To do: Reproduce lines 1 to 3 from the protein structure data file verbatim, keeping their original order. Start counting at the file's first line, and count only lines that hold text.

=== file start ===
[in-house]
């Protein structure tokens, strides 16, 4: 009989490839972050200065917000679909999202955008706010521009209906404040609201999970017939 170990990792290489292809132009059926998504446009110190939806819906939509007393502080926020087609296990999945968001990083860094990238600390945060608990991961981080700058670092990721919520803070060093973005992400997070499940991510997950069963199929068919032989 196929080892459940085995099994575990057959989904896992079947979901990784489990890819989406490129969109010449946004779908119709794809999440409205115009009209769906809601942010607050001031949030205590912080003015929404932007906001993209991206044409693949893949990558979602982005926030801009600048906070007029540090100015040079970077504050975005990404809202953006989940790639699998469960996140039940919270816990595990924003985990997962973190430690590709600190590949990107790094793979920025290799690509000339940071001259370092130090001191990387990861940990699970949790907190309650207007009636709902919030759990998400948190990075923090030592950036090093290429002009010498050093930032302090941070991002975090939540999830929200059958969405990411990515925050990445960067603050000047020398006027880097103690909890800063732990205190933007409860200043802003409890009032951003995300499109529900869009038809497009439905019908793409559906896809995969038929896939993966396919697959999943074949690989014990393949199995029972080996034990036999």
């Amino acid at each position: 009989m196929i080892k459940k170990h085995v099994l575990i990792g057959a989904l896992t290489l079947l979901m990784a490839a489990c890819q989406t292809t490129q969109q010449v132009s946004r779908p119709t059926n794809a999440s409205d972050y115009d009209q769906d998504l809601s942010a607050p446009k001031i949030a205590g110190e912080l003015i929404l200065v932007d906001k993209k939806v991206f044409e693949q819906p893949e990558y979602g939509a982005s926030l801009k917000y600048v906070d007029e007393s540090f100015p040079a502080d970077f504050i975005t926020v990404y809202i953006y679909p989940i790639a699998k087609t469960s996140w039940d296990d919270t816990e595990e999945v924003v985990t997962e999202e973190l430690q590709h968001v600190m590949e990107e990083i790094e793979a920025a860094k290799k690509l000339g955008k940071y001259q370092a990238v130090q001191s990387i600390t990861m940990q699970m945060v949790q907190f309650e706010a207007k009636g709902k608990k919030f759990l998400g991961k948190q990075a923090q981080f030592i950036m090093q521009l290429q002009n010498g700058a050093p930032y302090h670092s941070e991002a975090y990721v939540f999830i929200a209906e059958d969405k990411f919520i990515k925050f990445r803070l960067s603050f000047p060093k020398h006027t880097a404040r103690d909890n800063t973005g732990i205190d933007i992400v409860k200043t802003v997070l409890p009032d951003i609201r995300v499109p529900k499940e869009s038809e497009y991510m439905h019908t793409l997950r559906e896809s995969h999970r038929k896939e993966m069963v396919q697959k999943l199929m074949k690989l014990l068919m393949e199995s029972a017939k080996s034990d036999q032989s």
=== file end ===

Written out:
[in-house]
């Protein structure tokens, strides 16, 4: 009989490839972050200065917000679909999202955008706010521009209906404040609201999970017939 170990990792290489292809132009059926998504446009110190939806819906939509007393502080926020087609296990999945968001990083860094990238600390945060608990991961981080700058670092990721919520803070060093973005992400997070499940991510997950069963199929068919032989 196929080892459940085995099994575990057959989904896992079947979901990784489990890819989406490129969109010449946004779908119709794809999440409205115009009209769906809601942010607050001031949030205590912080003015929404932007906001993209991206044409693949893949990558979602982005926030801009600048906070007029540090100015040079970077504050975005990404809202953006989940790639699998469960996140039940919270816990595990924003985990997962973190430690590709600190590949990107790094793979920025290799690509000339940071001259370092130090001191990387990861940990699970949790907190309650207007009636709902919030759990998400948190990075923090030592950036090093290429002009010498050093930032302090941070991002975090939540999830929200059958969405990411990515925050990445960067603050000047020398006027880097103690909890800063732990205190933007409860200043802003409890009032951003995300499109529900869009038809497009439905019908793409559906896809995969038929896939993966396919697959999943074949690989014990393949199995029972080996034990036999």
């Amino acid at each position: 009989m196929i080892k459940k170990h085995v099994l575990i990792g057959a989904l896992t290489l079947l979901m990784a490839a489990c890819q989406t292809t490129q969109q010449v132009s946004r779908p119709t059926n794809a999440s409205d972050y115009d009209q769906d998504l809601s942010a607050p446009k001031i949030a205590g110190e912080l003015i929404l200065v932007d906001k993209k939806v991206f044409e693949q819906p893949e990558y979602g939509a982005s926030l801009k917000y600048v906070d007029e007393s540090f100015p040079a502080d970077f504050i975005t926020v990404y809202i953006y679909p989940i790639a699998k087609t469960s996140w039940d296990d919270t816990e595990e999945v924003v985990t997962e999202e973190l430690q590709h968001v600190m590949e990107e990083i790094e793979a920025a860094k290799k690509l000339g955008k940071y001259q370092a990238v130090q001191s990387i600390t990861m940990q699970m945060v949790q907190f309650e706010a207007k009636g709902k608990k919030f759990l998400g991961k948190q990075a923090q981080f030592i950036m090093q521009l290429q002009n010498g700058a050093p930032y302090h670092s941070e991002a975090y990721v939540f999830i929200a209906e059958d969405k990411f919520i990515k925050f990445r803070l960067s603050f000047p060093k020398h006027t880097a404040r103690d909890n800063t973005g732990i205190d933007i992400v409860k200043t802003v997070l409890p009032d951003i609201r995300v499109p529900k499940e869009s038809e497009y991510m439905h019908t793409l997950r559906e896809s995969h999970r038929k896939e993966m069963v396919q697959k999943l199929m074949k690989l014990l068919m393949e199995s029972a017939k080996s034990d036999q032989s």